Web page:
By |2013-05-30T15:11:16-07:00May 30th, 2013|Facebook-social-media, Social Media|0 Comments

Sleazy Foxy Marketing Tricks to Watch For

Last week I had sleazy sales experience with a representative from a big-name media powerhouse who was trying to get my client to advertise with them.

It’s been a long time since I’ve encountered a classic, fast-talking salesman who runs though the shock and awe sales pitch with such speed and vigor that all you’re supposed to be able to do is say, “Yes, sign me up.”

But, KNEW’s male salesrep provided me with that retro, Madmen-on-steroids call last week.  The spiel went something like:

With your permission, during our post Easter station breaks your company will be mentioned as sponsoring our anti drunk-driving campaign.  Let me read you the copy…

It was a brief, good-doing, innocuous statement that I could live with. But, I had a few questions.  Like, how much for how many mentions over what period of time?  And, more importantly, who was KNEW and why hadn’t I heard of them?

KNEW logoMy attempted interruptions for those questions didn’t yield too much information.  The cost was cheap, a couple hundred dollars a day.  But for how many mentions? When during the day? These details that never surfaced before the big issue was tackled, who is KNEW?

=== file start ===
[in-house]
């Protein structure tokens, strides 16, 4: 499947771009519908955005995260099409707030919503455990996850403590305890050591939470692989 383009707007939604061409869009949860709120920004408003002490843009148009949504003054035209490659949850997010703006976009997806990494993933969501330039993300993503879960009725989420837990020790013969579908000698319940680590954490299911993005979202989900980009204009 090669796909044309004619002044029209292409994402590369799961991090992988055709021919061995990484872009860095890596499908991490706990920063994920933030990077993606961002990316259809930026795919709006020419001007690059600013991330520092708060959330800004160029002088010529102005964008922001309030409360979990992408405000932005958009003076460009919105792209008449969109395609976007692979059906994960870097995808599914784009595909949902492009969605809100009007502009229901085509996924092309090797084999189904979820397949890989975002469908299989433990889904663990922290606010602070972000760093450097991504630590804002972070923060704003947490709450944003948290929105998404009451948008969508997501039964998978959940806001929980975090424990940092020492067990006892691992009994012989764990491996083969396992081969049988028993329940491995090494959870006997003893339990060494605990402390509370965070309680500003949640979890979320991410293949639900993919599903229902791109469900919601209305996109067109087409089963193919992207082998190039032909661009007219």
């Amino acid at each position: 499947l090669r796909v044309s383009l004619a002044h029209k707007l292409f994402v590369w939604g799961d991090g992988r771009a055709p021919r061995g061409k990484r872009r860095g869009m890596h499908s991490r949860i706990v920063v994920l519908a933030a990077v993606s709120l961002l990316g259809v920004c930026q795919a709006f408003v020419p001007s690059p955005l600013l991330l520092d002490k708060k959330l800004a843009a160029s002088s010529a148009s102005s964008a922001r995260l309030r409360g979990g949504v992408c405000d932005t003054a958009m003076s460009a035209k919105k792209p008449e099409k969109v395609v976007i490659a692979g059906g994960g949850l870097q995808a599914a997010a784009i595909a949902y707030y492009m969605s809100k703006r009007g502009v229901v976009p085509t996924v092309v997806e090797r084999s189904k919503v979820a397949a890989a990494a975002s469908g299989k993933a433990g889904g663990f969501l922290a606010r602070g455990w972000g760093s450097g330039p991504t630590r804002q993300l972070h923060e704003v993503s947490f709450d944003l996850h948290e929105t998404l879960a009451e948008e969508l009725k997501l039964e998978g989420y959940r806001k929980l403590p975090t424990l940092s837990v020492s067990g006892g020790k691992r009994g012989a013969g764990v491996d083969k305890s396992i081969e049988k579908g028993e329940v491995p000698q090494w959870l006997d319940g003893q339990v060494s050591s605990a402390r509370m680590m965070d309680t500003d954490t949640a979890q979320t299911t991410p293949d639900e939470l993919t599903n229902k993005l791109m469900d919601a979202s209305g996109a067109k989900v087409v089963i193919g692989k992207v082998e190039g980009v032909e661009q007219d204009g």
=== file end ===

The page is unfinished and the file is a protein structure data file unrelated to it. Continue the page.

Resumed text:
I was told the KNEW was a news talk station in San Francisco.

Really?  I listen to the radio a lot, and wind up listening to news (KCBS) and the #1 talk station (KGO) most of the time, with a few hours a week from my local school district’s public station.  I know that KGO has a conservative talk sister station, KSFO, but KNEW?  It didn’t ring a bell.

So, I asked what KNEW programmed and got unresponsive mumbo-jumbo from Mr. Motormouth.  I persisted, and got more sales speech and no better information.

But, as Mr. Sales was going on about the goodness of anti-DUI messages, or something, I went to the keyboard and Googled KNEW.

Oh. They’re the Fox affiliate in San Francisco, and their home page showed Glen Beck smiling out on his public.

Fox!  That’s what my fast-talking monologist was trying to keep me from knowing.  He wanted to sign me up to advertise on Fox radio without ever telling me it was Fox radio.  Wow!

Now, I imagine that San Francisco is not the easiest sales market for far-right Fox radio. But, to have the station’s programming masked from a potential, questioning advertiser just is wrong.  Stand up for your product, Mr. Salesrep.  Maybe I share Fox’s views, or maybe I just want exposure to its listeners.  Find out. Maybe take your lumps, maybe make your sale.  But, don’t play coy.  Besides, do many businesses really sign up without knowing that they are supporting with their advertising dollars the super-right line up of Fox?